When I was in college, I was fortunate enough to have a Science Fiction Literature class taught by a great teacher using a great textbook: Science Fiction: The Science Fiction Research Association Anthology. This book is a chronological look at science fiction through the years with stories published from the 1840s to the 1980s.
The book started out with an old Nathaniel Hawthorn short story called The Birthmark, which may be one of the first mad scientist stories. The narrator of the story doesn’t explicitly call Aylmer, the scientist of the story, a “mad scientist,” but the profile fits quite well upon examination.
The first paragraph calls Aylmer a “man of science” and tells us that he left that life behind and “persuaded a beautiful woman to become his wife.” But after marrying her, he becomes obsessed with the birthmark on her cheek in the shape of a tiny hand. She is offended when he suggest the possibility of having he birthmark removed from her face, hurting her deeply. She thought it a charm because it was often thought beautiful by other suitors.
Alymer discovers that he does not think it a charm, but rather a flaw in her beautiful face, which becomes a “symbol of his wife’s liability to sin, sorrow, decay, and death.” The man of science is suddenly faced with a dilemma, as he believes he can fix the flaw, but at the cost of putting science above his love for his new wife.
We find, though, that Alymer was delving into fringe science in his earlier days when he takes his wife back to his old laboratory to perform the experiment on her birthmark. As he prepares, he shows his wife his old experiments, which blossom into wonder, but soon fade to ruin before her eyes.
With one shudder as he glanced upon the birthmark, though, her own desire to be rid of it was cemented in her mind. She could not bear to see him shudder at her again. She now hated the birthmark more than him. At this point, she finds Aylmer’s journals and discovers that all of his experiments have been failures in his own eyes because of the grandiose vision of perfection. For some reason, with this insight into his motives, she fall more in love with him. His experiments have indeed pushed forward the scientific discoveries, but have been failures none the less.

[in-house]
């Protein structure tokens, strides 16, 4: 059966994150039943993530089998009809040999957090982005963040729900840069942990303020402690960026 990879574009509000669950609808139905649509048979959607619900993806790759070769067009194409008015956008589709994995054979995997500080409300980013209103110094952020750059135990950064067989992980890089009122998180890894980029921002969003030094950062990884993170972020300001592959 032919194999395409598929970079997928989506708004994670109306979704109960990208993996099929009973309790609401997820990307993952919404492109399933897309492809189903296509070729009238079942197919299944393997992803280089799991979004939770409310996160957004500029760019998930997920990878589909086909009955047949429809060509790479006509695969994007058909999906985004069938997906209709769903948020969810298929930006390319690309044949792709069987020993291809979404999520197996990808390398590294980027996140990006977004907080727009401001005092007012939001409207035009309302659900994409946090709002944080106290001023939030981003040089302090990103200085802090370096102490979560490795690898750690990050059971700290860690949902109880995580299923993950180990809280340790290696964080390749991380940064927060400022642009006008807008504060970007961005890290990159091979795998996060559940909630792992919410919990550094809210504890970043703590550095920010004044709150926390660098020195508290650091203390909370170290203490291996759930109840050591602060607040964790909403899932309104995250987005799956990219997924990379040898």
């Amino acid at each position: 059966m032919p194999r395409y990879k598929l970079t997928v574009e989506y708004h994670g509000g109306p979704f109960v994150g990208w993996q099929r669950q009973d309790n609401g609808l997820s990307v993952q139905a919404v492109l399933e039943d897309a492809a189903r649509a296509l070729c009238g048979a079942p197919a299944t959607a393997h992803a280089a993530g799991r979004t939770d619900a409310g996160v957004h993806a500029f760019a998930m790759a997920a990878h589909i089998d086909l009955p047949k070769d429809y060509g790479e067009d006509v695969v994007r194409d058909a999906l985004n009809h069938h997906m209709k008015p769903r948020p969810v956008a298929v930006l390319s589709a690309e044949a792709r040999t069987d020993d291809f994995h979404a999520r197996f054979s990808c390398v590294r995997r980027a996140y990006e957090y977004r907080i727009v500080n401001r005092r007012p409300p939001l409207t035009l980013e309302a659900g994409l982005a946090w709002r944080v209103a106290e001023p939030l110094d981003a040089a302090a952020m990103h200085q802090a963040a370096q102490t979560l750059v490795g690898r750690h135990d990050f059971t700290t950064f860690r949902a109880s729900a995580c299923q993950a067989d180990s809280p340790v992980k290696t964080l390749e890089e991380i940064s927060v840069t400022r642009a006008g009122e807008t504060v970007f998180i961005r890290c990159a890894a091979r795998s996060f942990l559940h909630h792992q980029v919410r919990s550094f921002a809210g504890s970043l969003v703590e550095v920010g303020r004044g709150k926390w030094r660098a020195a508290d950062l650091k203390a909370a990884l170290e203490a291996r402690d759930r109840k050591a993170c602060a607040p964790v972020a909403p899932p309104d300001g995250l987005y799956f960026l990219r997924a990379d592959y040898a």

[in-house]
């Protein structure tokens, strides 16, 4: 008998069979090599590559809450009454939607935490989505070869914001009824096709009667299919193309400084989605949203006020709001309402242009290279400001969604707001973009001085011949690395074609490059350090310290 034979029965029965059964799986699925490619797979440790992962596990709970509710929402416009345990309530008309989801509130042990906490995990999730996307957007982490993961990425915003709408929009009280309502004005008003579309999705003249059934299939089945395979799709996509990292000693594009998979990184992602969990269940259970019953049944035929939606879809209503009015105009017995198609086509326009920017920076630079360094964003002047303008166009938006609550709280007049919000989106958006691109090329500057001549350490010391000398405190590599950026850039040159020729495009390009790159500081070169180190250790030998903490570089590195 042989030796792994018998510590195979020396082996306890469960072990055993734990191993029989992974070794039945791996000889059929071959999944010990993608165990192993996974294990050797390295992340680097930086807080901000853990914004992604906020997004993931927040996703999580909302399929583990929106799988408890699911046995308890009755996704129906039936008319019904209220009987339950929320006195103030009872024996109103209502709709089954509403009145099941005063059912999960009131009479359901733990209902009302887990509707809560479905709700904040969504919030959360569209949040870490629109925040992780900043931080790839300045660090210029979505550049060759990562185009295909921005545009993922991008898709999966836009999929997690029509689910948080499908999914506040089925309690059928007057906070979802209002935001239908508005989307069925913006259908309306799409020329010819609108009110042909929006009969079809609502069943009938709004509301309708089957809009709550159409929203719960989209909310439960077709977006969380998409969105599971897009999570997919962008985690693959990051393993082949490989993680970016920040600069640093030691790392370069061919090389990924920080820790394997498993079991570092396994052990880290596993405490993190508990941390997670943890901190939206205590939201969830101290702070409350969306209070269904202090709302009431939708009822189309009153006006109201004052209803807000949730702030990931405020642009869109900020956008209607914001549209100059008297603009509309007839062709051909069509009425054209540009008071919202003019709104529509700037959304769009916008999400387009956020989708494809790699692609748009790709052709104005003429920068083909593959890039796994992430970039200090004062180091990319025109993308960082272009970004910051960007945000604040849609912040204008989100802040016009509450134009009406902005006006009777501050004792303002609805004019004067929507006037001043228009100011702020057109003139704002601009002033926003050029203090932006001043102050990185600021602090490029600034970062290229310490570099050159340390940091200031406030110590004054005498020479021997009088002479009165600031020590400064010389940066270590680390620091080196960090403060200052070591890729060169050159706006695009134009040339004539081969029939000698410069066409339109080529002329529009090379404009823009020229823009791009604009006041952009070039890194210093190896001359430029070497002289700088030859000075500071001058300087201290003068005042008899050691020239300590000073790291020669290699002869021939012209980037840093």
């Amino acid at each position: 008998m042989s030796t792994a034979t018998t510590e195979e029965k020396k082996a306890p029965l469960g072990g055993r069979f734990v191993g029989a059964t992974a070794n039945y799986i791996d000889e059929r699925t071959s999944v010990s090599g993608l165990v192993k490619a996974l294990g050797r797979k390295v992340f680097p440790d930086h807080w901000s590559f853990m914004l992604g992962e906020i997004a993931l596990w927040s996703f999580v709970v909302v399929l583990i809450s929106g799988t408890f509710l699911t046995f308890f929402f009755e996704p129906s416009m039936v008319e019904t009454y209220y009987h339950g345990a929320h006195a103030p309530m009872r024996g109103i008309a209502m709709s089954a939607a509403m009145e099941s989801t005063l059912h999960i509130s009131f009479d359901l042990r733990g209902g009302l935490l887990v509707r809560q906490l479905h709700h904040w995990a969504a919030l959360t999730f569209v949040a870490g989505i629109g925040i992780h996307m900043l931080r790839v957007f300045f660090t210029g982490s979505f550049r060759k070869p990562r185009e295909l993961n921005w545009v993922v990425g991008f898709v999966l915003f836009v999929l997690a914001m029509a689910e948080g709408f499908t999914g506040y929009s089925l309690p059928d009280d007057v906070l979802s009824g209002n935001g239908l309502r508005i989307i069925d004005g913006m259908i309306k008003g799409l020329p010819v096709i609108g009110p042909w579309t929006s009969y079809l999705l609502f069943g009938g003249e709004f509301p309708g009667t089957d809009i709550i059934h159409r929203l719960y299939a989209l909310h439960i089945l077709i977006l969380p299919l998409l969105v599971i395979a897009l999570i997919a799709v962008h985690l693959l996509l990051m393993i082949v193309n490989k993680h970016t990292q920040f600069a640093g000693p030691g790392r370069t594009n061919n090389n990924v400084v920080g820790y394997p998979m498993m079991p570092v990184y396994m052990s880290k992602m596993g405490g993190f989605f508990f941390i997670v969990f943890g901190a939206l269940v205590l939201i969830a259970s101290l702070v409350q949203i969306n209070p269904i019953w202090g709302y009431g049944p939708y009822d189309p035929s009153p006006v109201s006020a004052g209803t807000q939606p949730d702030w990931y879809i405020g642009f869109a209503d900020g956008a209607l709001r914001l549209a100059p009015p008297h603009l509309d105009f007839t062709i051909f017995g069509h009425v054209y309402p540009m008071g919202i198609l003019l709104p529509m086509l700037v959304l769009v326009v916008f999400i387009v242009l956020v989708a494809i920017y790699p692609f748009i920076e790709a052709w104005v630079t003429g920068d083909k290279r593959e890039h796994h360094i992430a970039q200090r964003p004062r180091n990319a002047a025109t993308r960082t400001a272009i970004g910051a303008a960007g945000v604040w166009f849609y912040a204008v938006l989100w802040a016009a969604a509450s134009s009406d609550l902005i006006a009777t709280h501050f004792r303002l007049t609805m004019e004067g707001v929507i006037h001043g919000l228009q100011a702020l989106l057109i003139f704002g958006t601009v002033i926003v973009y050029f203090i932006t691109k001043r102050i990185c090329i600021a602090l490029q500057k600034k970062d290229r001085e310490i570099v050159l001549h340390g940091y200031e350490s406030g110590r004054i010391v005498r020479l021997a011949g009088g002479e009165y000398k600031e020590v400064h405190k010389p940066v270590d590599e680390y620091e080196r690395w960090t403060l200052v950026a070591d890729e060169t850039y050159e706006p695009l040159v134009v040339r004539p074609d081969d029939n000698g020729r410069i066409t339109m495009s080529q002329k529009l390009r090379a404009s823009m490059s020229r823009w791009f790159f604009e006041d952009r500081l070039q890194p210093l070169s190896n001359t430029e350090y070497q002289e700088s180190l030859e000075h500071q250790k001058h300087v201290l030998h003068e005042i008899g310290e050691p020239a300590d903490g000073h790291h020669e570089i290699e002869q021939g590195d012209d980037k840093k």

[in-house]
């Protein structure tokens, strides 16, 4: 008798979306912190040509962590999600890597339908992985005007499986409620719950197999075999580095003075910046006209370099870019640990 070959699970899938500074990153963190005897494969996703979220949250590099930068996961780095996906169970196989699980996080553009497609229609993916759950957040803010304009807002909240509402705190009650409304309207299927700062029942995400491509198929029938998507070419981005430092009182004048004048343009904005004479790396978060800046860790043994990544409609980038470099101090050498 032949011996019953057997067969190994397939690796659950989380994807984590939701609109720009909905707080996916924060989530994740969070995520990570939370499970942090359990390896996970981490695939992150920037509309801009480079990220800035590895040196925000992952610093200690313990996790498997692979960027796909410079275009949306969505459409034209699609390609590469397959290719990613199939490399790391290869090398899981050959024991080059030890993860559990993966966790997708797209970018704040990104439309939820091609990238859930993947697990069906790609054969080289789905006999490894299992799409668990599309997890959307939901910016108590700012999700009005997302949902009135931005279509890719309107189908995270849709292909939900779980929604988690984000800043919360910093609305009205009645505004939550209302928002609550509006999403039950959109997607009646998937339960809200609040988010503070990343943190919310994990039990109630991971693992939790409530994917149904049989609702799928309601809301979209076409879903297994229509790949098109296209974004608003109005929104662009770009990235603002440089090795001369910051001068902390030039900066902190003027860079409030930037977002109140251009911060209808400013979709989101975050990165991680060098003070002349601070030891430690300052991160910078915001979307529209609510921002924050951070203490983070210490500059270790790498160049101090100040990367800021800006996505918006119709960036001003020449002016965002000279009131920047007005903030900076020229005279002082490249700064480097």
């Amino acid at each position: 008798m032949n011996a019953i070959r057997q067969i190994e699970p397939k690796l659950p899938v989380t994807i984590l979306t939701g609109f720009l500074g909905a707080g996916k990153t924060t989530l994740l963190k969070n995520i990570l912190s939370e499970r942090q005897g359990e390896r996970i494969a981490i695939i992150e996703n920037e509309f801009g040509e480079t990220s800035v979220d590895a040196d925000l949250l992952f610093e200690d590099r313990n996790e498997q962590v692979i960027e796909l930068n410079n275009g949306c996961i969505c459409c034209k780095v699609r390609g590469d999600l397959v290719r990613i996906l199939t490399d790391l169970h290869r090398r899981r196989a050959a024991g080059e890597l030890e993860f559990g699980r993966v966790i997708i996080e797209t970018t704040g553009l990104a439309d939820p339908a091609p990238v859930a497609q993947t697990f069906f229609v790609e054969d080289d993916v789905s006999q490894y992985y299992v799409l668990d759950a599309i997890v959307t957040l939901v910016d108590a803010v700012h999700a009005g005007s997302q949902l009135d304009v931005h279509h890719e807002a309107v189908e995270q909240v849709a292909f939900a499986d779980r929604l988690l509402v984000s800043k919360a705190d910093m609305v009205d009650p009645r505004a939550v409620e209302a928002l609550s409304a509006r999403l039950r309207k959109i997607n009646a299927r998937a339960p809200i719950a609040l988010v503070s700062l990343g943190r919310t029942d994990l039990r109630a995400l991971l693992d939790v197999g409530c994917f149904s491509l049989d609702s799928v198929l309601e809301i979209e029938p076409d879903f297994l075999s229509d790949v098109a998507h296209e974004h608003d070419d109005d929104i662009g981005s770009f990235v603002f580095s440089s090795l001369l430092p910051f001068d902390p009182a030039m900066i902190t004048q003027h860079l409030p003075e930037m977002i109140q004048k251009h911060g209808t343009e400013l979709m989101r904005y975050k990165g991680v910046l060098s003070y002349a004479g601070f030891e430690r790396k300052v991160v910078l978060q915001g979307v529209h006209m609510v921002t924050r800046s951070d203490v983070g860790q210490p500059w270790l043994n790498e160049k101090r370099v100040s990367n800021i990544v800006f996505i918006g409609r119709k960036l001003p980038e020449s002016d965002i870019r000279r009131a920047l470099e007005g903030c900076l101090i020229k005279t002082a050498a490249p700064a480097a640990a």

Even though I am basically spoiling the whole story, I suggest anyone interested in “mad science” as a literary device should read this story, which can be found online for free. This is the madness and the great part of this story. The Birthmark is a great look at the mad scientist persona through a love story instead of a monster story. I use the term “love” but Alymer doesn’t love his wife.
He uses the birthmark as an excuse to return to his old ways—his old “mad science” ways. He’s messing with things that only “God” should have power over. Heck, the dude even has his own Igor—a hairy assistant of low stature, though that trope may have come from this work. He assumes that if he can rid her of the birthmark then she will be perfect and lovable again.
The funny thing about flaws, though, is that once the largest goes away, the next largest becomes brightly apparent. That is my own interjection, though, because the story doesn’t get to the point where it would explore that scenario.
Both Alymer and his wife know the most likely outcome of his experiments is her own death. He is willing to go through with it because he is mad—mad meaning that he can’t see his own flaws, his own faults, his own ability to change, and his own megalomania in trying to fix his beautiful wife. She is willing because she can’t live in a world where her husband could shudder when looking at her face.
Alymer is successful at removing the birthmark at the cost of her life. The story ends there and we don’t see his reaction to his wife’s death or the impact that has on his own science career. I wish Hawthorn had continued the story. Does Alymer continue with his secret science or does he again reject that part of himself? At some point, villagers are showing up with pitchforks though.